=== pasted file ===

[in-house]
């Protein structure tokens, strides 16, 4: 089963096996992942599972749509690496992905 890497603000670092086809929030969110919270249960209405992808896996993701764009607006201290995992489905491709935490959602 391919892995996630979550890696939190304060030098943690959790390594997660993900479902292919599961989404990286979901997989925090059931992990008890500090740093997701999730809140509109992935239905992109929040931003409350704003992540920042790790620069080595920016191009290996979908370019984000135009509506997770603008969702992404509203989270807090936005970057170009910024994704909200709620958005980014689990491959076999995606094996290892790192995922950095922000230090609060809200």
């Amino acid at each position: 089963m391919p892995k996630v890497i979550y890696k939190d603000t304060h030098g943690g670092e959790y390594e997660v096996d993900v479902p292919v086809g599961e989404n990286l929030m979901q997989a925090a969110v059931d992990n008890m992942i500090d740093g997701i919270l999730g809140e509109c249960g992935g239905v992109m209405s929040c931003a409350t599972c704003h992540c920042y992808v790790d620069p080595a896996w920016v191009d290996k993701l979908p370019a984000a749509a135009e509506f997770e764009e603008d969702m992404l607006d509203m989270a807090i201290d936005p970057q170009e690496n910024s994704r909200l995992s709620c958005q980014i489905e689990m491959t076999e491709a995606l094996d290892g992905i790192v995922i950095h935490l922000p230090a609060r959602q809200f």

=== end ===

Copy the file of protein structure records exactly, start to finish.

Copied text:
[in-house]
């Protein structure tokens, strides 16, 4: 089963096996992942599972749509690496992905 890497603000670092086809929030969110919270249960209405992808896996993701764009607006201290995992489905491709935490959602 391919892995996630979550890696939190304060030098943690959790390594997660993900479902292919599961989404990286979901997989925090059931992990008890500090740093997701999730809140509109992935239905992109929040931003409350704003992540920042790790620069080595920016191009290996979908370019984000135009509506997770603008969702992404509203989270807090936005970057170009910024994704909200709620958005980014689990491959076999995606094996290892790192995922950095922000230090609060809200």
């Amino acid at each position: 089963m391919p892995k996630v890497i979550y890696k939190d603000t304060h030098g943690g670092e959790y390594e997660v096996d993900v479902p292919v086809g599961e989404n990286l929030m979901q997989a925090a969110v059931d992990n008890m992942i500090d740093g997701i919270l999730g809140e509109c249960g992935g239905v992109m209405s929040c931003a409350t599972c704003h992540c920042y992808v790790d620069p080595a896996w920016v191009d290996k993701l979908p370019a984000a749509a135009e509506f997770e764009e603008d969702m992404l607006d509203m989270a807090i201290d936005p970057q170009e690496n910024s994704r909200l995992s709620c958005q980014i489905e689990m491959t076999e491709a995606l094996d290892g992905i790192v995922i950095h935490l922000p230090a609060r959602q809200f």